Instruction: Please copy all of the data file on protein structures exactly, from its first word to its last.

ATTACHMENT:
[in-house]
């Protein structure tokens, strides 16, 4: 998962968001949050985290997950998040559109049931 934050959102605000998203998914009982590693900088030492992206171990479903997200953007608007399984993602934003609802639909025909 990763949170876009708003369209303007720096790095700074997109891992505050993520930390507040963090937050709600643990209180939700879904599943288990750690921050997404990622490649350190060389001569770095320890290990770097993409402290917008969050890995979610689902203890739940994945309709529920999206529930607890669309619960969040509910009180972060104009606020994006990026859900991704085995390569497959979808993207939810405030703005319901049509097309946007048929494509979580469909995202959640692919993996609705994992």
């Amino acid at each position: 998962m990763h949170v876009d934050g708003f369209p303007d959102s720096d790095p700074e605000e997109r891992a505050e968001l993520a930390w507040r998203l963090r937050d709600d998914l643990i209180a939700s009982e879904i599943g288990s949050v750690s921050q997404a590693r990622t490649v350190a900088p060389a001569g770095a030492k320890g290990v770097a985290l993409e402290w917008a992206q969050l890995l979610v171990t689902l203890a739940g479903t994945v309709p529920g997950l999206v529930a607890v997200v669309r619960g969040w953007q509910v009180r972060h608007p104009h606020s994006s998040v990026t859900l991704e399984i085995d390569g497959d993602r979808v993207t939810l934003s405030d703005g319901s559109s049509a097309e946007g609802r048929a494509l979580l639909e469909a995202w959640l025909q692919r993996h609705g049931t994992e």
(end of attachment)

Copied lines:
[in-house]
């Protein structure tokens, strides 16, 4: 998962968001949050985290997950998040559109049931 934050959102605000998203998914009982590693900088030492992206171990479903997200953007608007399984993602934003609802639909025909 990763949170876009708003369209303007720096790095700074997109891992505050993520930390507040963090937050709600643990209180939700879904599943288990750690921050997404990622490649350190060389001569770095320890290990770097993409402290917008969050890995979610689902203890739940994945309709529920999206529930607890669309619960969040509910009180972060104009606020994006990026859900991704085995390569497959979808993207939810405030703005319901049509097309946007048929494509979580469909995202959640692919993996609705994992």
């Amino acid at each position: 998962m990763h949170v876009d934050g708003f369209p303007d959102s720096d790095p700074e605000e997109r891992a505050e968001l993520a930390w507040r998203l963090r937050d709600d998914l643990i209180a939700s009982e879904i599943g288990s949050v750690s921050q997404a590693r990622t490649v350190a900088p060389a001569g770095a030492k320890g290990v770097a985290l993409e402290w917008a992206q969050l890995l979610v171990t689902l203890a739940g479903t994945v309709p529920g997950l999206v529930a607890v997200v669309r619960g969040w953007q509910v009180r972060h608007p104009h606020s994006s998040v990026t859900l991704e399984i085995d390569g497959d993602r979808v993207t939810l934003s405030d703005g319901s559109s049509a097309e946007g609802r048929a494509l979580l639909e469909a995202w959640l025909q692919r993996h609705g049931t994992e």